A leading teachers' union has called on all education staff to be prioritised for the coronavirus vaccination to help get children back into the classroom as quickly and safety as possible.
The NASUWT said it was "in the national interest" for teachers to be at the head of the queue to receive the vaccination and has written to both the Health Minister and the Education Minister to press their case.
Schools have entered another period of remote learning, with most pupils to receive home schooling until the half term break in February at the earliest.
The union said it is essential both to help protect teachers and their pupils but to allow the country to move to a situation where children are back in schools and colleges, minimising the disruption to their education.
The NASUWT has presented evidence showing that rates of virus prevalence amongst school staff is between three and four times higher than for adults generally.
NASUWT general secretary Dr Patrick Roach said: "Teachers and education staff are unable to practice social distancing from their pupils and few are provided with essential PPE as part of their day-to-day roles.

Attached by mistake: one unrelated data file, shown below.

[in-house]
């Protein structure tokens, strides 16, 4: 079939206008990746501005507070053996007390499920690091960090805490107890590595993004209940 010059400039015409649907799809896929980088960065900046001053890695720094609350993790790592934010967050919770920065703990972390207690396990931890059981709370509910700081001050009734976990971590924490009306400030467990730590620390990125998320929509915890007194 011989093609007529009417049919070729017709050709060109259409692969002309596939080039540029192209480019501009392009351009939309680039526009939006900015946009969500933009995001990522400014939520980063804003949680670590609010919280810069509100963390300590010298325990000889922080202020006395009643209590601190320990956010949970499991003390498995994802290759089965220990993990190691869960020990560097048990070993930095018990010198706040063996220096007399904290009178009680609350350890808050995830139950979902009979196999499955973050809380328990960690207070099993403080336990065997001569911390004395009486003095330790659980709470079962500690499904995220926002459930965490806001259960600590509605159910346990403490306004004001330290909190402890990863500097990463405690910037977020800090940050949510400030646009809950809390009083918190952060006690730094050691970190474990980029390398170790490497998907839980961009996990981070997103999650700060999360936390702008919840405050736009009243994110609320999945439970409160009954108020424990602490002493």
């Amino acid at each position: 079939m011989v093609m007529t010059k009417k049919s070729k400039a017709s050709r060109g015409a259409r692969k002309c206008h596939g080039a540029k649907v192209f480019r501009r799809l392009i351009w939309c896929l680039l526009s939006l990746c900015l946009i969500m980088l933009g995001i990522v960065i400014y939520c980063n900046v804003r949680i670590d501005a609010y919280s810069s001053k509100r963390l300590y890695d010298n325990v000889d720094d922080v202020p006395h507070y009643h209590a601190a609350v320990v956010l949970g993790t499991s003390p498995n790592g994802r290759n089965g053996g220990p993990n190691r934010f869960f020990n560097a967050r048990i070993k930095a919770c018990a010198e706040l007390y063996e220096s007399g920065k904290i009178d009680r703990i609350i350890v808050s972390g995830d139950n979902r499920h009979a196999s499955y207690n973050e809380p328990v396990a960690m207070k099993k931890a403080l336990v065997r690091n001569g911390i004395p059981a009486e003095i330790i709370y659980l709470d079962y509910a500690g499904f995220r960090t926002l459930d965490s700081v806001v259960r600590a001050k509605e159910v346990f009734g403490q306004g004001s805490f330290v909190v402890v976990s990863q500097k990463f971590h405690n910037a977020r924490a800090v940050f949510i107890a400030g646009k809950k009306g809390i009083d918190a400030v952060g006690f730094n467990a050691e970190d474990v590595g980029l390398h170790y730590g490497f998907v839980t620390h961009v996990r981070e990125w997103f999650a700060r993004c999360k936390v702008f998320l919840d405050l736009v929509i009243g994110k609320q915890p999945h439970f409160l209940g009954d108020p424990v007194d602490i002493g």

"With provision for younger age children and for children with special and additional learning needs, it is clear that there are additional risks present which are comparable to those that in health and social care."
"We have seen too much disruption to children's education.
"Whilst teachers are doing everything that is being asked of them, they also deserve the same levels of protection."
Education Minister Peter Weir has already said he would support the call for teachers to receive vaccinations as quickly as possible, but any change to the current vaccination roll-out was out of his and the Health Minister's hands.
"It would be helpful if that was made a priority, but the decision on who is vaccinated and when is made centrally between the four nations; it's not a call I or Health Minister Robin Swann can make," he said.
NASUWT national official for Northern Ireland, Justin McCamphill said staff who are still working face to face with pupils need to be protected.
"It is in the interest of wider public health that all teachers and education staff are prioritised in the roll-out of the coronavirus vaccines," he said. "It is particularly important for staff in special schools and those working face-to-face with young people and children right now."